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Sixth State Chooses the SAME ‘State Animal’…and It Is AWESOME

No one with a heart is complaining about the overlap.

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Pets Dogs

For many US locales, the idea of official “state birds” and official “state trees” is little more than a symbolic gesture meant to deepen the identity of the particular territory.

The list of “official” state animals, for instance, is a smorgasbord of iconic creatures whose relation to the area is intrinsic in both history and in popular culture.  For instance, Georgia has the Brown Thrasher as their state bird – a designation that inspired a now-gone NHL hockey team as well as a delicious coffee brand.  Texas has given honors to both the Nine-banded Armadillo and the Texas Longhorn, both wholly iconic in the state.

And, really; could Alaska have picked anything other than a Moose for their “state mammal”?

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But there is another animal out there who has now become the official “state animal” of six states here in America, and no one is complaining about the overlap.

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As a means of raising awareness for animal adoption, the state of Ohio has just made shelter pets their state animal.

The designation was officially instated last week after the Ohio Senate approved Senate Bill 86.

Ohio is not the first to pass such legislation advocating for animal adoption; Colorado, California, Georgia, Illinois, and Tennessee have all made shelter pets their official state animal, and Texas and Oregon are currently considering similar measures, according to the Humane Society of the United States (HSUS).

The plight of shelter pets around the nation is a heart wrenching problem in many parts of the United States, with unwanted animals being dumped not only at shelters and pounds, but out in the wild as well.

And, personally, as the owner of the most precious rescued pitbull in the entire world, [Author’s note:  This is a fact…I don’t care what Snopes says], I can only hope to see other states make similar strides to better the lives of these once-forgotten animals.

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Single Mom Who Lost Job During Lockdown Gives Lottery Winnings To Cop Shot In The Line Of Duty

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With nearly endless coverage of all the chaos and violence bombarding us on network news, not to mention the whole fight over mask mandates, coronavirus safety measures, and everything else happening in the world, it can be easy to think there’s no goodness left in the world. Of course, as long as Jesus Christ is on the throne we know that’s not true, but sometimes, you just need to be reminded that He’s still at work in the world around us. And He is, folks. He truly is. That’s why we need to hear stories like the following. Apparently, a single mom who lost her job during the lockdown over coronavirus, has donated lottery winnings to a police officer that was shot in the line of duty. Here’s more on this from The Washington Examiner: Shetara Sims lost her job amid the coronavirus pandemic and had $7 to her name, local outlet WITN reported Tuesday. She found a $1 bill in a grocery store parking lot, bought a scratch-off ticket, and won $100. Her daughter, Rakiya Edmonson, suggested they donate the money to an officer who was shot on the job on July 2 and remains in the intensive care unit. “She won $100, and I said we should donate it to the police officer that got shot for his family to go eat and see him,” Edmonson said. Sims agreed with her daughter and said she was motivated to donate because of the empathy officers had shown her following her sister’s 2012 murder. Sims went on to discuss how detectives were really there for her and her family during that difficult season of life. “The detectives were really there for us. They were there for us more than anyone I can imagine. They did things they didn’t have to…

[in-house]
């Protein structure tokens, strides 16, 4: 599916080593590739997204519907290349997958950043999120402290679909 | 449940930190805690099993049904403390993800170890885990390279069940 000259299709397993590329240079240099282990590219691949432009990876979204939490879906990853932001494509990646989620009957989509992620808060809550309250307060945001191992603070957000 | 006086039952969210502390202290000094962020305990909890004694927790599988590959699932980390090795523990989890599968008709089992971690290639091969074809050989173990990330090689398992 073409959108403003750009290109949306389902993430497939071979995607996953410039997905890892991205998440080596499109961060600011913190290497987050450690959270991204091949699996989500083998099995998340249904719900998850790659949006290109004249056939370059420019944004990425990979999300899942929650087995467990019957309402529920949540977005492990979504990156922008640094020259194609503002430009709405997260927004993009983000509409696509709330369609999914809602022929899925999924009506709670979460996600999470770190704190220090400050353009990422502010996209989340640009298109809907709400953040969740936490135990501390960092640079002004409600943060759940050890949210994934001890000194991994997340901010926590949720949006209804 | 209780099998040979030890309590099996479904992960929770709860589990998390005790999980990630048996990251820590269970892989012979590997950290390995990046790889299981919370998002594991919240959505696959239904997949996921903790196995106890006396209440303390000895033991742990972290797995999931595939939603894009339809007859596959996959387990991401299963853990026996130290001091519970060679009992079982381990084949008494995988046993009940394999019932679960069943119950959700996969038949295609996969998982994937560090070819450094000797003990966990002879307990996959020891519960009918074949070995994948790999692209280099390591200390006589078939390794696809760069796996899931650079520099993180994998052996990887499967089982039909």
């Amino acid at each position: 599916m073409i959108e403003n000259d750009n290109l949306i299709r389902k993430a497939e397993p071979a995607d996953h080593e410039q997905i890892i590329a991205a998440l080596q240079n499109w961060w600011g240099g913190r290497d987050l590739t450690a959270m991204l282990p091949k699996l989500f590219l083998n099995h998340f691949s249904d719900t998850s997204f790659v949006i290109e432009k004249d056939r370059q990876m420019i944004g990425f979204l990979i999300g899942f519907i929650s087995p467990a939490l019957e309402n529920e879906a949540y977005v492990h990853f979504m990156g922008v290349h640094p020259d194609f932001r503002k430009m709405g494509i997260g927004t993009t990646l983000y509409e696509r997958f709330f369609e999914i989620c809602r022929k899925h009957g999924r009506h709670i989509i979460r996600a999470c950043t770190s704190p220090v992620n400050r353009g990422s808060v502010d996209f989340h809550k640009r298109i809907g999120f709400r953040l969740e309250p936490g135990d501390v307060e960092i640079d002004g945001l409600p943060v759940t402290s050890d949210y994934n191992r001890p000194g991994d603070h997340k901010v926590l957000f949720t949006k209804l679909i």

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Uplifting

Craft Beer Customers Leave Unopened Can of Pale Ale on Bar for Fallen Soldiers

The gesture did not go unnoticed.

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craft beer

There really isn’t anything more American than craft beer. Before the experiment called “prohibition”, America was home to well over 2,500 breweries, with a vast majority of these businesses being family-operated and neighborhood-focused.  The banning of alcohol in the early 20th century brought this number down to around a half dozen or so companies, nearly all of whom converted their factories to produce medicine or dairy products in order to survive. Now, thanks to the resurgence of craft beer, Americans have their choice of nearly 4,000 smaller breweries to buy their swill from. And this doesn’t include brands like Coors, Miller, or Budweiser, who have all been gobbled up by giant, foreign conglomerates, making them no longer American-owned companies. In Atlanta, Georgia, the undisputed king of craft beer is Sweetwater – a brand usually focused on recreation and leisure. As visitors experience the brewery’s newly renovated taproom over Memorial Day Weekend, something special and spontaneous happened. To that, we simply say “cheers”.

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